Jeremy
 
Jeremy martin
Posts: 21
Location: Dixon, New Mexico Zone 6a
  • Mark post as helpful
  • send pies
  • Quote
  • Report post to moderator
Here are a couple links the second one is more refined Still doing research for zones 5b - 6a so more to come

http://www.theplantlist.org/browse/A/Leguminosae/

http://tcpermaculture.blogspot.com/2011/05/plants-nitrogen-fixers.html

cheers
Jeremiah
 
Nadine McKenzie
Posts: 13
Location: Old Fort, North Carolina, USA. Sandy Loam.
  • Mark post as helpful
  • send pies
  • Quote
  • Report post to moderator
My personal favorite is the black locust.  The flowers are edible and are a favorite of bees.  Other parts are toxic.

Method of reproduction - cut a thin branch and stick in the ground.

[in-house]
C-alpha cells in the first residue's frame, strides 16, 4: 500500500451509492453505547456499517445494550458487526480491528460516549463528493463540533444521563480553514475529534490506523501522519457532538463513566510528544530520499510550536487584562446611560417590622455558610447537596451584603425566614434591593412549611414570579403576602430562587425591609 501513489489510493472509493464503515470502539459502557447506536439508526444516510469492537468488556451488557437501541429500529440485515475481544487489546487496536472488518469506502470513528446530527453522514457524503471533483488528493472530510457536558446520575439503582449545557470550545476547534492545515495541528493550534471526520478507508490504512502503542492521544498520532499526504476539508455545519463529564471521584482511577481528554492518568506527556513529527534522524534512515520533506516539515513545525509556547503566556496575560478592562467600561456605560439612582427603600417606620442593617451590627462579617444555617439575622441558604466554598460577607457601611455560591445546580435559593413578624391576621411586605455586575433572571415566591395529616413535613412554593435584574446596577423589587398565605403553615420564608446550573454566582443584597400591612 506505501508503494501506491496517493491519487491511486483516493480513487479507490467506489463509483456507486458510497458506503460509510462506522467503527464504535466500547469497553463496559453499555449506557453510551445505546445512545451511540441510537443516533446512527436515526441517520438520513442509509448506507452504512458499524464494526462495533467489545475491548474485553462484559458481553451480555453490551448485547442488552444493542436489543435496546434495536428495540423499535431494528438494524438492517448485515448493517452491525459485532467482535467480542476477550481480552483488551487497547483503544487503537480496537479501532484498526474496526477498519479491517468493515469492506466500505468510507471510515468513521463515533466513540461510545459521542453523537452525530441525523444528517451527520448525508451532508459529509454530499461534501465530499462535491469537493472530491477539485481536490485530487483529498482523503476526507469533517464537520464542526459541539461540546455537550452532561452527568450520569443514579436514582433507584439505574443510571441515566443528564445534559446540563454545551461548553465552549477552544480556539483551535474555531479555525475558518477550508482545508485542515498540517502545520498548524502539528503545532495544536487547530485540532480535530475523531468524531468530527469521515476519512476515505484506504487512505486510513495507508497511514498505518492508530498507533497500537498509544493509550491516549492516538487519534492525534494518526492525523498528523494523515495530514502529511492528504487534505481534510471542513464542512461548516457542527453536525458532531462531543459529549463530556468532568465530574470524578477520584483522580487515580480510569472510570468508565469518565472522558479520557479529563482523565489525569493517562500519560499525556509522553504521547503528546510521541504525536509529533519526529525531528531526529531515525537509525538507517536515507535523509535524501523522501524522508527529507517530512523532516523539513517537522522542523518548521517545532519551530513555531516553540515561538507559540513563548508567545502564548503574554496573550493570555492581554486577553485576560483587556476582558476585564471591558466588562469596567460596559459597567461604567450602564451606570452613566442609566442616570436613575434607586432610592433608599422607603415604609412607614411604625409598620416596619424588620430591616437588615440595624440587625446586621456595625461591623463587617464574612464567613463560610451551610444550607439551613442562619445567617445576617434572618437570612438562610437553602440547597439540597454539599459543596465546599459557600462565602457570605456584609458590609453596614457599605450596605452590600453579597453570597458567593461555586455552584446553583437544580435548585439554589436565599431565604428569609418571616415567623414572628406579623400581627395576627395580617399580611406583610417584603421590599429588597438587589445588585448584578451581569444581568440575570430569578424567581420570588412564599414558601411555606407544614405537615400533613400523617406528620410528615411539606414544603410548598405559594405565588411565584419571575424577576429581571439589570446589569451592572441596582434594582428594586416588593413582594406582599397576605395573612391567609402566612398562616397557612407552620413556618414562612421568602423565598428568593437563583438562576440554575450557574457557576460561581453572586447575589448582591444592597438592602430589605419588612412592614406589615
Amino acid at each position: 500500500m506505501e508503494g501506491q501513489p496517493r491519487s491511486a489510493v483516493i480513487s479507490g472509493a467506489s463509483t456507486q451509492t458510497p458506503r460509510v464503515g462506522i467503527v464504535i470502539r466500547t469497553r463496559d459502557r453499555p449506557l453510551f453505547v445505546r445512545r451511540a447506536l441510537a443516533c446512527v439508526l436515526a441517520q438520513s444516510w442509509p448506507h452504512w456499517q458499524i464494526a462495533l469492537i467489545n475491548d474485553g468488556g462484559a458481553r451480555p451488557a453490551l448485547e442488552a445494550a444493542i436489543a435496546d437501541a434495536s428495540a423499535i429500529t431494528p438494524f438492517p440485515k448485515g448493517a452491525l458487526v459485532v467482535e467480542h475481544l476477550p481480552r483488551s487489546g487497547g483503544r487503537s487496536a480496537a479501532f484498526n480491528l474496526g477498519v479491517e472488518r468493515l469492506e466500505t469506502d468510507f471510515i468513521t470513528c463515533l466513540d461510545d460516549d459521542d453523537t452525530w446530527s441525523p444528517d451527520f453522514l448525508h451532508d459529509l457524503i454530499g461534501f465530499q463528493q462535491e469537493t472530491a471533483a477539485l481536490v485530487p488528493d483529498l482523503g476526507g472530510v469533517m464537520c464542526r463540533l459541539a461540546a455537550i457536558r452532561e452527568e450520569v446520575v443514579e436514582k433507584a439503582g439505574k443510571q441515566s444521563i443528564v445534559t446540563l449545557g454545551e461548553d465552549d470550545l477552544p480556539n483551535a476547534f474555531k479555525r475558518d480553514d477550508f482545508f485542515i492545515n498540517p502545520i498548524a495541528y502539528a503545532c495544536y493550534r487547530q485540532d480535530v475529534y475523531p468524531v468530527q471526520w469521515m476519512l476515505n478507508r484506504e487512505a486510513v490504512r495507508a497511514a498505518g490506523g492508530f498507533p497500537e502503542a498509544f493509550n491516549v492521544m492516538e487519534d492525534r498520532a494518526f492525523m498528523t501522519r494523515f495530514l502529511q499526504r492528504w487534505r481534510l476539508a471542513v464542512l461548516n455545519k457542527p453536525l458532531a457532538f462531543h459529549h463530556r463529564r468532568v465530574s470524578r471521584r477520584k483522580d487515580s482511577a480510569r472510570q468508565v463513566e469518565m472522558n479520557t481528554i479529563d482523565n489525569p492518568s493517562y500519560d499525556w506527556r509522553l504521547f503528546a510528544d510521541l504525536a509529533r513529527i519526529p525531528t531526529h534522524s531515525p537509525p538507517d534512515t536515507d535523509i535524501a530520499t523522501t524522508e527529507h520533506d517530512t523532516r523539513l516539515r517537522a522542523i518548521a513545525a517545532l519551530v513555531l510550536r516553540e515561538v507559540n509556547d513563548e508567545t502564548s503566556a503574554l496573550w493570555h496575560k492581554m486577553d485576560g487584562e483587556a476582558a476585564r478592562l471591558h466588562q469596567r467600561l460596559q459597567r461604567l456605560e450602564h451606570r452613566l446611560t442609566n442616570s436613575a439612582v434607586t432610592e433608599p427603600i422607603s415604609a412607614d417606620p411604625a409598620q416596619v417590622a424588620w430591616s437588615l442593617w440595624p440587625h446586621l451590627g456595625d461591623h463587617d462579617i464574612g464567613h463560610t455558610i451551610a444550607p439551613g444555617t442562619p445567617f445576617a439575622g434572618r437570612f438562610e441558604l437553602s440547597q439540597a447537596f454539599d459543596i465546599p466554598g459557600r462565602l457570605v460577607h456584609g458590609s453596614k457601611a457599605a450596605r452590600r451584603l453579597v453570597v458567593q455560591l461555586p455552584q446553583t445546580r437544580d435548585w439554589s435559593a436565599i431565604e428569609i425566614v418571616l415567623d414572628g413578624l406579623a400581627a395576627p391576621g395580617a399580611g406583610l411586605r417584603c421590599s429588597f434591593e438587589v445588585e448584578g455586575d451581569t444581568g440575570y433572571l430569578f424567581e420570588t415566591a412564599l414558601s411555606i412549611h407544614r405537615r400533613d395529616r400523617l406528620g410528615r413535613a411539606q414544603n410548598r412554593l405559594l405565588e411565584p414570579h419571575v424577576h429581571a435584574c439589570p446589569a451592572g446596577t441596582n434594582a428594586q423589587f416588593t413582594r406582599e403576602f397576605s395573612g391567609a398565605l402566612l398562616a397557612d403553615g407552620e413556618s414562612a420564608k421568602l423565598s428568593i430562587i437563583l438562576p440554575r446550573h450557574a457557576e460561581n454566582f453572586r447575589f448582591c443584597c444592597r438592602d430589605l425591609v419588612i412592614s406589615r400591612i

Wood - very high BTU so a branch will burn very well - great coppice tree and will grow back what has been cut.  So while it doesn't produce fruit that's edible, it has other value.
 
Rebecca Norman
gardener
Pie
Posts: 1032
Location: Ladakh, Indian Himalayas at 10,500 feet, zone 5
89
food preservation greening the desert solar trees
  • Mark post as helpful
  • send pies
  • Quote
  • Report post to moderator
Nadine McKenzie wrote:Black Locust... Method of reproduction - cut a thin branch and stick in the ground... -- great coppice tree and will grow back what has been cut.


Have you actually propagated black locust by cuttings? We didn't think it was possible, so we purchased lots of seedlings, 2 - 3 feet tall. They all took root very easily. Also, have you ever coppiced it? I googled and found a few pictures of coppiced or pollarded Robinia. I'd like to pollard it here (means coppicing up above head height).
 
  • Post Reply
  • Bookmark Topic Watch Topic
  • New Topic